CARRIER: This finding indicates that ONE copy of the disease gene is present in your dog, but that it will NOT exhibit disease symptoms. Carriers will NOT have medical problems as a result. Dogs with Carrier status can be enjoyed without the fear of developing medical problems but will pass on the disease gene 50% of the time. Carriers have one normal and one mutated copy of the gene. They could pass either the normal copy or the mutated copy on to their offspring. Because there were very few cases of dogs in the research groups testing CARRIER who did appear to have PLL, the test results will say “CARRIER/LOW RISK. 
NORMAL: This finding indicates that the GENE IS NOT PRESENT in your dog. Therefore, when used for breeding, a Clear dog will NOT pass on the disease gene. A dog testing NORMAL has 2 normal copies of the gene, is not at risk for developing PLL, and can only pass a normal copy of the gene to any offspring. Some sites use the word Normal or Clear. Both these words mean the same thing. It means that the dog in question is NOT a Carrier nor is it Affected.
CLEAR BY PARENTAGE (CBP): You may see health clearances with the wording "Cleared By Parentage" or "CBP" on breeder sites. This means both sire and dam are proven Normal/Clear and that pair bred together can never produce an Affected or a Carrier. Some sites use the word Normal or Clear. Both these words mean the same thing. It means that the dog in question is NOT a Carrier nor is it Affected. Always request to see parent testing results for clear Sire and Dam.

2. Patellas 


What is Patellar Luxation?

The patella, or kneecap, is part of the stifle joint (knee). In patellar luxation, the kneecap luxates, or pops out of place, either in a medial or lateral position.

Bilateral involvement is most common, but unilateral is not uncommon. Animals can be affected by the time they are 8 weeks of age. The most notable finding is a knock-knee (genu valgum) stance. The patella is usually reducible, and laxity of the medial collateral ligament may be evident. The medial retinacular tissues of the stifle joint are often thickened, and the foot can be seen to twist laterally as weight is placed on the limb.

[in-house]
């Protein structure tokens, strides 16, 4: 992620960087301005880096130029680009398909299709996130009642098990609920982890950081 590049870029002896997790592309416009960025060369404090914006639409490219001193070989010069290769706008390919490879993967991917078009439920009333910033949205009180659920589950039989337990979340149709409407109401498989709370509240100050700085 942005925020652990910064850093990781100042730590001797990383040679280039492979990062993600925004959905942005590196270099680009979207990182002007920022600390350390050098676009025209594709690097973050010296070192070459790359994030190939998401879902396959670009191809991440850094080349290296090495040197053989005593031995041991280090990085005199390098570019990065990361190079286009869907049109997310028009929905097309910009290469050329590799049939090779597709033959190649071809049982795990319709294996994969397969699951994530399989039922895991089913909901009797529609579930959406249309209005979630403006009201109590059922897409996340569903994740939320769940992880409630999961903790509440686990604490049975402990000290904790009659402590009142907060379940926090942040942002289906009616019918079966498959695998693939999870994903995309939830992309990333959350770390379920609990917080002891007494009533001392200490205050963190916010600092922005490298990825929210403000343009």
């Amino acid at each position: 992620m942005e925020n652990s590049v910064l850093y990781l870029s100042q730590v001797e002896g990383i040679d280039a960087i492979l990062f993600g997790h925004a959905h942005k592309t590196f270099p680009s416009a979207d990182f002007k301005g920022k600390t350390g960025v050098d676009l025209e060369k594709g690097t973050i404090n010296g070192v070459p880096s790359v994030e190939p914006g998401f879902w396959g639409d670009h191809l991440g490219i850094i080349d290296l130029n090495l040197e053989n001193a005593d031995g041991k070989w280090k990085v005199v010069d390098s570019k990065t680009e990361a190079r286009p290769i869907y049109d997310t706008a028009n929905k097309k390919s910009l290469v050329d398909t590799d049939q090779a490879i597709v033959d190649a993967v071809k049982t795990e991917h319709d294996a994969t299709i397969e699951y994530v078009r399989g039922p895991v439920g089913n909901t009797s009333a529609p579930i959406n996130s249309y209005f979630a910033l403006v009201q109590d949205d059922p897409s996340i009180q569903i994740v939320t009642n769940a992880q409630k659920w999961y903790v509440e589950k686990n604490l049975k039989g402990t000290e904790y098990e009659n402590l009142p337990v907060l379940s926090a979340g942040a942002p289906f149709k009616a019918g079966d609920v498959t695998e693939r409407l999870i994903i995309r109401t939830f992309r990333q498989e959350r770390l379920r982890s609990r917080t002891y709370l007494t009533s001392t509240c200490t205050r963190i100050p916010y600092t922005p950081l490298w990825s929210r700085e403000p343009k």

Patellar Luxation Categories

Patellar luxations fall into several categories:

  1. Medial luxation; toy, miniature, and large breeds

  2. Lateral luxation; toy and miniature breeds

  3. Lateral luxation; large and giant breeds. 

  4. Luxation resulting from trauma; various breeds, of no importance to the certification process.

3. Hips 


Severe Hip DysplasiaHip Dysplasia is a terrible genetic disease because of the various degrees of arthritis (also called degenerative joint disease, arthrosis, osteoarthrosis) it can eventually produce, leading to pain and debilitation.

The very first step in the development of arthritis is articular cartilage (the type of cartilage lining the joint) damage due to the inherited bad biomechanics of an abnormally developed hip joint. Traumatic articular fracture through the joint surface is another way cartilage is damaged. With cartilage damage, lots of degradative enzymes are released into the joint. These enzymes degrade and decrease the synthesis of important constituent molecules that form hyaline cartilage called proteoglycans. This causes the cartilage to lose its thickness and elasticity, which are important in absorbing mechanical loads placed across the joint during movement. Eventually, more debris and enzymes spill into the joint fluid and destroy molecules called glycosaminoglycan and hyaluronate which are important precursors that form the cartilage proteoglycans. The joint's lubrication and ability to block inflammatory cells are lost and the debris-tainted joint fluid loses its ability to properly nourish the cartilage through impairment of nutrient-waste exchange across the joint cartilage cells. The damage then spreads to the synovial membrane lining the joint capsule and more degradative enzymes and inflammatory cells stream into the joint. Full thickness loss of cartilage allows the synovial fluid to contact nerve endings in the subchondral bone, resulting in pain. In an attempt to stabilize the joint to decrease the pain, the animal's body produces new bone at the edges of the joint surface, joint capsule, ligament and muscle attachments (bone spurs). The joint capsule also eventually thickens and the joint's range of motion decreases.